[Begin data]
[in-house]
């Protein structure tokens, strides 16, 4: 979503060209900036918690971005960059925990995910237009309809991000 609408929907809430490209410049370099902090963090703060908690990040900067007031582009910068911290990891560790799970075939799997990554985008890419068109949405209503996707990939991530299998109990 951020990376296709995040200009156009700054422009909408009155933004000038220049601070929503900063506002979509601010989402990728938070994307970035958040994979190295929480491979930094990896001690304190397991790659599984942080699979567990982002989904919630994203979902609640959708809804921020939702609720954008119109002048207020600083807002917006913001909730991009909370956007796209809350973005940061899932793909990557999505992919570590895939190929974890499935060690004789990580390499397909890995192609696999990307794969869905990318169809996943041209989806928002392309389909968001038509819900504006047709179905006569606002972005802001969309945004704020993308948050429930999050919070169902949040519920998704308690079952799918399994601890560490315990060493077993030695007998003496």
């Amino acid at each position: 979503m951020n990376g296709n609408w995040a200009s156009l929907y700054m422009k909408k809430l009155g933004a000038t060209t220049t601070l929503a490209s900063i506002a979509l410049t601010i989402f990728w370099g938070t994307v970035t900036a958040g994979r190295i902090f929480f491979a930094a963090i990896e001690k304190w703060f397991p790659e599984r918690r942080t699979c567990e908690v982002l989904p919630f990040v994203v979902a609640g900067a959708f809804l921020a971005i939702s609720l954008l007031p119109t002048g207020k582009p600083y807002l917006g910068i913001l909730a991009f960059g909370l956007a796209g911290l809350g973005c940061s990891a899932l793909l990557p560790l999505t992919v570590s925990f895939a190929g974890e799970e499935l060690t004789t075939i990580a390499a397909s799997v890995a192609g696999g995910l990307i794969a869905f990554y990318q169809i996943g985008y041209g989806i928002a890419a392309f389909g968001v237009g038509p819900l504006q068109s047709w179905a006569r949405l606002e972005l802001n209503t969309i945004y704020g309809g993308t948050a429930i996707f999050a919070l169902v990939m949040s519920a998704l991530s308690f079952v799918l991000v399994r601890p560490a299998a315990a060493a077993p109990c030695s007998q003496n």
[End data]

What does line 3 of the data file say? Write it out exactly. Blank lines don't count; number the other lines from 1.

């Amino acid at each position: 979503m951020n990376g296709n609408w995040a200009s156009l929907y700054m422009k909408k809430l009155g933004a000038t060209t220049t601070l929503a490209s900063i506002a979509l410049t601010i989402f990728w370099g938070t994307v970035t900036a958040g994979r190295i902090f929480f491979a930094a963090i990896e001690k304190w703060f397991p790659e599984r918690r942080t699979c567990e908690v982002l989904p919630f990040v994203v979902a609640g900067a959708f809804l921020a971005i939702s609720l954008l007031p119109t002048g207020k582009p600083y807002l917006g910068i913001l909730a991009f960059g909370l956007a796209g911290l809350g973005c940061s990891a899932l793909l990557p560790l999505t992919v570590s925990f895939a190929g974890e799970e499935l060690t004789t075939i990580a390499a397909s799997v890995a192609g696999g995910l990307i794969a869905f990554y990318q169809i996943g985008y041209g989806i928002a890419a392309f389909g968001v237009g038509p819900l504006q068109s047709w179905a006569r949405l606002e972005l802001n209503t969309i945004y704020g309809g993308t948050a429930i996707f999050a919070l169902v990939m949040s519920a998704l991530s308690f079952v799918l991000v399994r601890p560490a299998a315990a060493a077993p109990c030695s007998q003496n």